A success story for the EU and seasonal workers' rights without reinventing the wheel

28 March 2014
Alex Lazarowicz (External authors)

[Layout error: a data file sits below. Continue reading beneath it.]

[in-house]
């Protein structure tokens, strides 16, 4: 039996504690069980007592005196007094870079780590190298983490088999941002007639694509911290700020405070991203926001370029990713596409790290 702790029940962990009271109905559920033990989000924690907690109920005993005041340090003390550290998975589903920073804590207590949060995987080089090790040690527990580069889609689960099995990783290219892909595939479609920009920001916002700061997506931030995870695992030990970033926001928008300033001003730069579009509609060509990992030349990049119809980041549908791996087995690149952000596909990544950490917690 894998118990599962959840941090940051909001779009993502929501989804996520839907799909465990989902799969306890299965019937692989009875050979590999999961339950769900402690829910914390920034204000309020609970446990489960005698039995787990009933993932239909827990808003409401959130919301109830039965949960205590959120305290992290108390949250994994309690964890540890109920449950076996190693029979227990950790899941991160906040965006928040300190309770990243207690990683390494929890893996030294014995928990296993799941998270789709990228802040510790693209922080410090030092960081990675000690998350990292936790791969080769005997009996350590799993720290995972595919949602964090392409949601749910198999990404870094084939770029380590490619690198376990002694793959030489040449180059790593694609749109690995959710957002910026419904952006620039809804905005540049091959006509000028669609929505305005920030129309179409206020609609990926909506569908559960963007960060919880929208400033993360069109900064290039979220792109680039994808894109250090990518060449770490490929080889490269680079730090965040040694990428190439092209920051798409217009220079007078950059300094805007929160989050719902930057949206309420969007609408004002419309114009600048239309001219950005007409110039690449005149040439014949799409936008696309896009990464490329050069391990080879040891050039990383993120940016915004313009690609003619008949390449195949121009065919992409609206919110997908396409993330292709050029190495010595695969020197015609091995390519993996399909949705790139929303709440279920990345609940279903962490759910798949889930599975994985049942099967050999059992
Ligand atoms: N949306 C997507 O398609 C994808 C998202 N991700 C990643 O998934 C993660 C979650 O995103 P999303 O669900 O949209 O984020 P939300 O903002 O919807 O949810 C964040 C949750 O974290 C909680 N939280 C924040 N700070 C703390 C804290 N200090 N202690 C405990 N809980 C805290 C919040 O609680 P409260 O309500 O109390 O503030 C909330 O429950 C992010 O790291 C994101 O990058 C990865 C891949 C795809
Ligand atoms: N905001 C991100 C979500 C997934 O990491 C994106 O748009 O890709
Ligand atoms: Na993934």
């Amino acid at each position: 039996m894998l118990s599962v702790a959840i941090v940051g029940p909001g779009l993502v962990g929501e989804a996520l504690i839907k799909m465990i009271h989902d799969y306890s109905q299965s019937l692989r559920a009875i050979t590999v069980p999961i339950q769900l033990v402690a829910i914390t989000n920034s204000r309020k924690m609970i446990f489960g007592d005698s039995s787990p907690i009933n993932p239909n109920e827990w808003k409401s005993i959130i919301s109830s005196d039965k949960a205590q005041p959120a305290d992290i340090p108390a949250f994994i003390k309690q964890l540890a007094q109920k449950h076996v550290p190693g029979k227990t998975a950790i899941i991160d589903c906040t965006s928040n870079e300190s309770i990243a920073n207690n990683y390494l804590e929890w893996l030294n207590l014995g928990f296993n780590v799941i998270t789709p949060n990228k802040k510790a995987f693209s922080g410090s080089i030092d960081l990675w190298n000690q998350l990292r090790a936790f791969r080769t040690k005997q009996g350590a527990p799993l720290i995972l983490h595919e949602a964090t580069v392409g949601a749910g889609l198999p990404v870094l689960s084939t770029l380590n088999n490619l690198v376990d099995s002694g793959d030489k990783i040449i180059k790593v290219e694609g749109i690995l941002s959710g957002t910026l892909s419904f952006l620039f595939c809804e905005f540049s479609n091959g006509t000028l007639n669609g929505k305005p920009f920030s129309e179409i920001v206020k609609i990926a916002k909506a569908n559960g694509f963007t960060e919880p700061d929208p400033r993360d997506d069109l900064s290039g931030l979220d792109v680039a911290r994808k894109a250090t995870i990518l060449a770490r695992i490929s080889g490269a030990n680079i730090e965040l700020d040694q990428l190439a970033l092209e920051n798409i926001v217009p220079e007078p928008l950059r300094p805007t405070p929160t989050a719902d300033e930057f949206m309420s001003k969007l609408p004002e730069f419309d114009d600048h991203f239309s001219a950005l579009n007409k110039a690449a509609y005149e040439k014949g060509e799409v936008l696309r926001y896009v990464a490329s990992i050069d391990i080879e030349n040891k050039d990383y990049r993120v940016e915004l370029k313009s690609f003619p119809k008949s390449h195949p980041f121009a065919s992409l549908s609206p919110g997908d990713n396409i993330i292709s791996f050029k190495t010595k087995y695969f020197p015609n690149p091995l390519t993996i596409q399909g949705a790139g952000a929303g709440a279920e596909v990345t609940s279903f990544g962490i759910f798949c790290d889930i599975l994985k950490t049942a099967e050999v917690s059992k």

Despite the economic crisis with resulting high unemployment, EU economies face vacancies across the skill spectrum. At the low end there is a structural need when it comes to seasonal work. The Seasonal Workers Directive was launched at the same time as the Inter-Corporate Transferees (ICTs) Directive in 2010 – as part of the Commission’s 2005 Policy Plan on Legal Migration – and initially appeared to be more troublesome, with the stigma of ‘migrants stealing local jobs’ haunting it. However, without the provisions for intra-EU mobility that have plagued the ICTs Directive, the Seasonal Workers Directive became less problematic despite the fact that seasonal workers are more numerous than intra-corporate transferees. This Policy Brief looks at how negotiating parties ensured a focus not only on the needs of the European labour market, but also saw an opportunity to bring added value to seasonal workers’ rights, through equal treatment to EU nationals. It assesses the final outcome of three and a half years of intra-EU negotiation, looking at the rights gained for seasonal migrants, the level of harmonization achieved, and the future of migration policy with the strategic guidelines for the area of freedom, security and justice in mind.

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